‘If/Then’ Theater Review: Idina Menzel Lets It Go and Go

If/ThenRichard Rodgers Theatre

The switching back and forth in a film like “Sliding Doors” is easier to follow but it doesn’t have the pleasures on the stage, where the physical space never changes and the lead character goes to bed with one man but wakes up with another

Nearly 45 years ago, I saw a performance of Stephen Sondheim and George Furth’s musical “Company.” The show had just opened and the theatergoers at my particular performance were more than a little confused and exasperated at this tendency the characters had for repeatedly showing up at the same birthday party. They wanted to know, Why is Bobby celebrating so many birthdays?

That was 1970. In 2014, I’ve been experiencing déjà vu when I visit the theater chat rooms to read all the confusion and exasperation with regard to Tom Kitt and Brian Yorkey’s new musical, “If/Then,” which opened Sunday at the Richard Rodgers Theatre. The question now isn’t so much why as how. How do we tell apart the parallel lives led by the lead character, Elizabeth (Idina Menzel)? You’d think these people online had never seen “Company” or “Follies,” where the characters meet younger/older versions of themselves, or “Merrily We Roll,” where the narrative moves in reverse. Today, audiences seeing those classic shows understand perfectly what’s going on. Audiences seeing them in the original productions – take it from me – were very confused and exasperated.

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Yorkey’s double-narrative book is one of the most interesting things about the “If/Then,” frankly. Did none of these chat-room people see the 1998 movie “Sliding Doors,” wherein Gwyneth Paltrow‘s character enters a subway car in one story line, and in the other she just misses it as the train doors close a second ahead of her? Granted, “Sliding Doors” is easy to follow, thanks to editing and the fact that Paltrow’s character in one story line gets a radically short bleach job while she keeps her hair long and brunette in the other. But then, the switching back and forth in the film doesn’t have the pleasures of the stage, where the physical space never changes and Elizabeth goes to bed with one man but wakes up with another – and ends up pregnant. Two pregnancies, two very different men: the very handsome doctor-soldier Josh (James Snyder), whom she’s just met, or the nerdy bisexual urban-activist Lucas (Anthony Rapp), who’s an old friend.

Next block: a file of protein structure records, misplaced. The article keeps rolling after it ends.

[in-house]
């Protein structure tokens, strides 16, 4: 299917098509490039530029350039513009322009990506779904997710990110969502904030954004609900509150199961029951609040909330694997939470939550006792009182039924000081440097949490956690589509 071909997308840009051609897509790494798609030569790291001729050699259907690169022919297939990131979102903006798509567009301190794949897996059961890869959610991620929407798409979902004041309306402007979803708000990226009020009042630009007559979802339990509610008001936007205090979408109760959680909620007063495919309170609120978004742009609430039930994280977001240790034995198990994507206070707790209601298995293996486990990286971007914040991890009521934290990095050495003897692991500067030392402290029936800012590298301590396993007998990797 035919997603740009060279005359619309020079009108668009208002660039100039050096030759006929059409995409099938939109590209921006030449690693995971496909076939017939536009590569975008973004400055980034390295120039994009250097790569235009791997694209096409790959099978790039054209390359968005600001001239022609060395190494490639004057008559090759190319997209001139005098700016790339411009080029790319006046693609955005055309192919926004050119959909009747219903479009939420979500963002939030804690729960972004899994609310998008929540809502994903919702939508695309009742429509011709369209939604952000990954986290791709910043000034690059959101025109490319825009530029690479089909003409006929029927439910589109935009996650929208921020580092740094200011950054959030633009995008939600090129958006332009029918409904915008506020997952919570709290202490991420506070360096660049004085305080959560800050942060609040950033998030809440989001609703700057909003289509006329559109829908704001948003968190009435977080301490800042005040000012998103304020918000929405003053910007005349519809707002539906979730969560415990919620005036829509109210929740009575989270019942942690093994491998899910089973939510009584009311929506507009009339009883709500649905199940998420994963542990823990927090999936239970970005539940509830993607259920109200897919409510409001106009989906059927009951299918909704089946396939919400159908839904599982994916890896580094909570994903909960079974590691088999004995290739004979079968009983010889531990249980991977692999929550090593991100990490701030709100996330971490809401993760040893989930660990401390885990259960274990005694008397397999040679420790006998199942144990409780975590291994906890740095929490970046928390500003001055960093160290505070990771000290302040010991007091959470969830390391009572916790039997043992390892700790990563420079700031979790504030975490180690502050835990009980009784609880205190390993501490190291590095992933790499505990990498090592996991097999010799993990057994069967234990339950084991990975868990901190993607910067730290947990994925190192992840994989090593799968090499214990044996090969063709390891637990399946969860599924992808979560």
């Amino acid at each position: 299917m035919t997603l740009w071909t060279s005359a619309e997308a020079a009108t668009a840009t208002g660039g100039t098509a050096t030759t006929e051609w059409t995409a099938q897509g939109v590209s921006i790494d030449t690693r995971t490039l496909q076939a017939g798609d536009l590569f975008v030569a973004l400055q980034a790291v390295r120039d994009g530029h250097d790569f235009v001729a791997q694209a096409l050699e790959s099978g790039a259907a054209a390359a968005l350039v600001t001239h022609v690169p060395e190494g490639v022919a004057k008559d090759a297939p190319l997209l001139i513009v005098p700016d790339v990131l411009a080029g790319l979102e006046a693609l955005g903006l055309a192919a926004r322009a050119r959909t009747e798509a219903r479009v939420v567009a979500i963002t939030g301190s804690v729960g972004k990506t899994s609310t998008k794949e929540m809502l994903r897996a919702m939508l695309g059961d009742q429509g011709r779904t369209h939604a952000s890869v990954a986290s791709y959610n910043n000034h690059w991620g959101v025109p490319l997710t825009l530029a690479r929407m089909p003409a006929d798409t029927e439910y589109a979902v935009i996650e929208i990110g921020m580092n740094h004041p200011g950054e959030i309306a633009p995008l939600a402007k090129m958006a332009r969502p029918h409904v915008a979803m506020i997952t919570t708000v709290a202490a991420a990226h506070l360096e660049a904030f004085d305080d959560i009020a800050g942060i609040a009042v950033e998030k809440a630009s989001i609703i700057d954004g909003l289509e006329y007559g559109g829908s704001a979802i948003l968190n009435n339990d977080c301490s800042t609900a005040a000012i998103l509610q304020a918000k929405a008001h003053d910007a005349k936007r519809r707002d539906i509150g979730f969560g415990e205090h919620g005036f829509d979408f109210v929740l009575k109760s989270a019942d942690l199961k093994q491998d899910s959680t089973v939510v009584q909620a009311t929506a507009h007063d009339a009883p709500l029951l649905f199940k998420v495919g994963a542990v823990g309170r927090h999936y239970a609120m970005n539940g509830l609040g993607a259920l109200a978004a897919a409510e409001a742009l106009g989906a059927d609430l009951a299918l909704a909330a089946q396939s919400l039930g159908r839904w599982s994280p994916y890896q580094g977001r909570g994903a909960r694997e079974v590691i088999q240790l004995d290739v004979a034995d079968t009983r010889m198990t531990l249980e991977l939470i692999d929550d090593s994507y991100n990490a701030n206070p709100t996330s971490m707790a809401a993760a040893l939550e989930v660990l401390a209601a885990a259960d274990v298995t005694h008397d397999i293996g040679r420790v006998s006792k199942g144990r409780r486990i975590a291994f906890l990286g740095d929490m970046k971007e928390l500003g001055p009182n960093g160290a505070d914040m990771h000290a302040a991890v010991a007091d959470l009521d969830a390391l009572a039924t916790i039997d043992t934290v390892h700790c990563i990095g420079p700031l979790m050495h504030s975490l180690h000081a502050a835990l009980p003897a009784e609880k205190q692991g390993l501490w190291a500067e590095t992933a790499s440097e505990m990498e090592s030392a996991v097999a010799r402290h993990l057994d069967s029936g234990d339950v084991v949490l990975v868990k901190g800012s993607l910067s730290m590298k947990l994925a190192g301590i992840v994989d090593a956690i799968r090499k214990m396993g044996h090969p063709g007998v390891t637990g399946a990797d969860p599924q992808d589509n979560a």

How to tell the two Elizabeths apart? The one who has a family is called Liz, the one who follows a high-powered career is called Beth. Needless to say, nearly every sequence begins with someone calling the character either Beth or Liz. It’s not so tough to follow, if you’re paying attention. Then again, it’s definitely not “Oklahoma” or “South Pacific.”

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Not that “If/Then” doesn’t owe something to those classics of the musical theater. Rodgers and Hammerstein’s musicals almost always offer a primary love story, as well as a secondary one. Usually, the primary story features a more mature romance, the secondary story involves a much younger couple or one with essentially comic characters.